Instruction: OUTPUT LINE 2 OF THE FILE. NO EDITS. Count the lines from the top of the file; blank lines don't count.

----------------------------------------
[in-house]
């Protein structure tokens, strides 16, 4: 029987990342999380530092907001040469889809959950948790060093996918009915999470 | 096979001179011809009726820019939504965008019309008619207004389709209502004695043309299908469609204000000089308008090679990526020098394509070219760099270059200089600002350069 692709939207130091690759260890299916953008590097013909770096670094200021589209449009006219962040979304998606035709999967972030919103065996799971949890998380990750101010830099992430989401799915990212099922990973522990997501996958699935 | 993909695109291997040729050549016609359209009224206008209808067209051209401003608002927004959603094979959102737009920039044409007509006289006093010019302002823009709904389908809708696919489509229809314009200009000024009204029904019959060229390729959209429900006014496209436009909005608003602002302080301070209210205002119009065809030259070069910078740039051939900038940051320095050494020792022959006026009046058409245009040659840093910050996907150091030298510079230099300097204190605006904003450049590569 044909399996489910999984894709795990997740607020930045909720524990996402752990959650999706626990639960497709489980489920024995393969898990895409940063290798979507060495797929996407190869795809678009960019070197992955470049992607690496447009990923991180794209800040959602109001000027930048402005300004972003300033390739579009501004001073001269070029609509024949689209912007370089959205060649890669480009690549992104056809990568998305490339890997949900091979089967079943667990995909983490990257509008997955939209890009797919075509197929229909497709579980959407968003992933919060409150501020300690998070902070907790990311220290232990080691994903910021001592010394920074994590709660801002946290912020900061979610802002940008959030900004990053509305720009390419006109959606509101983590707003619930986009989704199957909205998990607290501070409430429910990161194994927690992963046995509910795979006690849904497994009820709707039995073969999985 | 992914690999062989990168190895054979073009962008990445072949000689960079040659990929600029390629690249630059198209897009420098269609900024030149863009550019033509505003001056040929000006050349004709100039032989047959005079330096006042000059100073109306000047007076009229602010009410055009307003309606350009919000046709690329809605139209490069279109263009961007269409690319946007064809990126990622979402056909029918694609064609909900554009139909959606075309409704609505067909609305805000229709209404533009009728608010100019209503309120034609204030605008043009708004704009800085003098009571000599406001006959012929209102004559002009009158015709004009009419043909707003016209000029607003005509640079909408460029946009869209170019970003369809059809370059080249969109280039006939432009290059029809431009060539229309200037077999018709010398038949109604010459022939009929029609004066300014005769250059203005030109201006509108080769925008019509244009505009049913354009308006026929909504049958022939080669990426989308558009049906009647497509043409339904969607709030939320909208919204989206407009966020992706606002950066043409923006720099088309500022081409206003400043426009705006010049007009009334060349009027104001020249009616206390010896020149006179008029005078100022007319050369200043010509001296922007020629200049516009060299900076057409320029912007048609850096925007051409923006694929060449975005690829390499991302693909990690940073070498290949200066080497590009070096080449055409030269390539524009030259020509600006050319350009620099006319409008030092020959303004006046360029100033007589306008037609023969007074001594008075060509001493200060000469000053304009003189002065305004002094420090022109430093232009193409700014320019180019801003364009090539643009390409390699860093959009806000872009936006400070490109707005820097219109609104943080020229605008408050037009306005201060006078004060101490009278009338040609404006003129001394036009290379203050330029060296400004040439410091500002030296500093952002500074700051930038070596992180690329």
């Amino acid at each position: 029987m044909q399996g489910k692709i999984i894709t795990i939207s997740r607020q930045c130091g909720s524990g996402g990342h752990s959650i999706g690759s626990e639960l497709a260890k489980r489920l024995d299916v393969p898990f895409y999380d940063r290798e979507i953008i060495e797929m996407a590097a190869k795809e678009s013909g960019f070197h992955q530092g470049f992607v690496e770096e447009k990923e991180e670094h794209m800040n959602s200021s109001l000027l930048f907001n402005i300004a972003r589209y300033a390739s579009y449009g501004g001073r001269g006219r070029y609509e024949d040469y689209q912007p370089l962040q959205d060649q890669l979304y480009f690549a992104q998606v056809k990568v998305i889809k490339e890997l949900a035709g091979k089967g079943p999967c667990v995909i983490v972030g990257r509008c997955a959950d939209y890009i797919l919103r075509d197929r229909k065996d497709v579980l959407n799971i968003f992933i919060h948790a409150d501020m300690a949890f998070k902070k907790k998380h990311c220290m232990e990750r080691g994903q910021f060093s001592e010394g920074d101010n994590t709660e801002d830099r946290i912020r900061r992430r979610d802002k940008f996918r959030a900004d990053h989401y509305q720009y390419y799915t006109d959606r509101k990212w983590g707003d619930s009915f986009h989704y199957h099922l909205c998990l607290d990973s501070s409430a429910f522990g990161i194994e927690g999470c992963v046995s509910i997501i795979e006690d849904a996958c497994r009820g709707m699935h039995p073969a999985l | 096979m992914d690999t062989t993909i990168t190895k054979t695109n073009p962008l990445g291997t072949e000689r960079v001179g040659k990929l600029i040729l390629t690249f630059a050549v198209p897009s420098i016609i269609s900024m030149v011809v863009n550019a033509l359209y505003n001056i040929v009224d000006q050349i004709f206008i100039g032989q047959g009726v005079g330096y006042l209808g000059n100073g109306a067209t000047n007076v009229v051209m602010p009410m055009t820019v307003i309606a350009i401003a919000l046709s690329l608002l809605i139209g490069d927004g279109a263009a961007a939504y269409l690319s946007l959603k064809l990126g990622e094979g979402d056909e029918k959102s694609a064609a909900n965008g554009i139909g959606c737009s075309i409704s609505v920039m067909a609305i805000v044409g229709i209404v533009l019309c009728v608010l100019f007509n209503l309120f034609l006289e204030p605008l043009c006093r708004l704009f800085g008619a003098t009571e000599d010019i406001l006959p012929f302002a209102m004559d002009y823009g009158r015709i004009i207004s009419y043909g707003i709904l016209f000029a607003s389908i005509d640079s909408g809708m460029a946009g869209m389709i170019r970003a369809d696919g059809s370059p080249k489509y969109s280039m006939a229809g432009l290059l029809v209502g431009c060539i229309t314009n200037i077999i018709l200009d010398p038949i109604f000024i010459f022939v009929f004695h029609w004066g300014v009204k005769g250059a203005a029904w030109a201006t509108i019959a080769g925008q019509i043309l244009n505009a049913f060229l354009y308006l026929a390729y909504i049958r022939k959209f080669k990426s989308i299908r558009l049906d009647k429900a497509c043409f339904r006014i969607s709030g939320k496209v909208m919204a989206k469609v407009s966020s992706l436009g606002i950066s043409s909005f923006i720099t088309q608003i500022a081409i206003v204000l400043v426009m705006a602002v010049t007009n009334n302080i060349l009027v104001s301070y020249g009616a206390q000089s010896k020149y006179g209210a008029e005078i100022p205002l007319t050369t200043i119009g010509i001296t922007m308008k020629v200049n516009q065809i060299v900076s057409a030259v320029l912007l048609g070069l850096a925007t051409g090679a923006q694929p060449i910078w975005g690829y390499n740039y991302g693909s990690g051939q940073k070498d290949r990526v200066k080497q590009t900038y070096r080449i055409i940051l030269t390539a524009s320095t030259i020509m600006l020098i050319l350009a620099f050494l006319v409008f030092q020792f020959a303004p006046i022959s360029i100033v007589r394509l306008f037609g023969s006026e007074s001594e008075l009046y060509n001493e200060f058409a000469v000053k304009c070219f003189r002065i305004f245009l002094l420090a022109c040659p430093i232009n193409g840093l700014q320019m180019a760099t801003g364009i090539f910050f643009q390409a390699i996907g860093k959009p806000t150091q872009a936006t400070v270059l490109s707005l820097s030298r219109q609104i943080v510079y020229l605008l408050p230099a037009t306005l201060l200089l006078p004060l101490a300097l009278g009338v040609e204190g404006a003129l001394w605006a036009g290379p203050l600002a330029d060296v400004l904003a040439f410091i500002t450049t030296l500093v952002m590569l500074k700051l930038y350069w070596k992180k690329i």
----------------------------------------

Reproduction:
């Protein structure tokens, strides 16, 4: 029987990342999380530092907001040469889809959950948790060093996918009915999470 | 096979001179011809009726820019939504965008019309008619207004389709209502004695043309299908469609204000000089308008090679990526020098394509070219760099270059200089600002350069 692709939207130091690759260890299916953008590097013909770096670094200021589209449009006219962040979304998606035709999967972030919103065996799971949890998380990750101010830099992430989401799915990212099922990973522990997501996958699935 | 993909695109291997040729050549016609359209009224206008209808067209051209401003608002927004959603094979959102737009920039044409007509006289006093010019302002823009709904389908809708696919489509229809314009200009000024009204029904019959060229390729959209429900006014496209436009909005608003602002302080301070209210205002119009065809030259070069910078740039051939900038940051320095050494020792022959006026009046058409245009040659840093910050996907150091030298510079230099300097204190605006904003450049590569 044909399996489910999984894709795990997740607020930045909720524990996402752990959650999706626990639960497709489980489920024995393969898990895409940063290798979507060495797929996407190869795809678009960019070197992955470049992607690496447009990923991180794209800040959602109001000027930048402005300004972003300033390739579009501004001073001269070029609509024949689209912007370089959205060649890669480009690549992104056809990568998305490339890997949900091979089967079943667990995909983490990257509008997955939209890009797919075509197929229909497709579980959407968003992933919060409150501020300690998070902070907790990311220290232990080691994903910021001592010394920074994590709660801002946290912020900061979610802002940008959030900004990053509305720009390419006109959606509101983590707003619930986009989704199957909205998990607290501070409430429910990161194994927690992963046995509910795979006690849904497994009820709707039995073969999985 | 992914690999062989990168190895054979073009962008990445072949000689960079040659990929600029390629690249630059198209897009420098269609900024030149863009550019033509505003001056040929000006050349004709100039032989047959005079330096006042000059100073109306000047007076009229602010009410055009307003309606350009919000046709690329809605139209490069279109263009961007269409690319946007064809990126990622979402056909029918694609064609909900554009139909959606075309409704609505067909609305805000229709209404533009009728608010100019209503309120034609204030605008043009708004704009800085003098009571000599406001006959012929209102004559002009009158015709004009009419043909707003016209000029607003005509640079909408460029946009869209170019970003369809059809370059080249969109280039006939432009290059029809431009060539229309200037077999018709010398038949109604010459022939009929029609004066300014005769250059203005030109201006509108080769925008019509244009505009049913354009308006026929909504049958022939080669990426989308558009049906009647497509043409339904969607709030939320909208919204989206407009966020992706606002950066043409923006720099088309500022081409206003400043426009705006010049007009009334060349009027104001020249009616206390010896020149006179008029005078100022007319050369200043010509001296922007020629200049516009060299900076057409320029912007048609850096925007051409923006694929060449975005690829390499991302693909990690940073070498290949200066080497590009070096080449055409030269390539524009030259020509600006050319350009620099006319409008030092020959303004006046360029100033007589306008037609023969007074001594008075060509001493200060000469000053304009003189002065305004002094420090022109430093232009193409700014320019180019801003364009090539643009390409390699860093959009806000872009936006400070490109707005820097219109609104943080020229605008408050037009306005201060006078004060101490009278009338040609404006003129001394036009290379203050330029060296400004040439410091500002030296500093952002500074700051930038070596992180690329």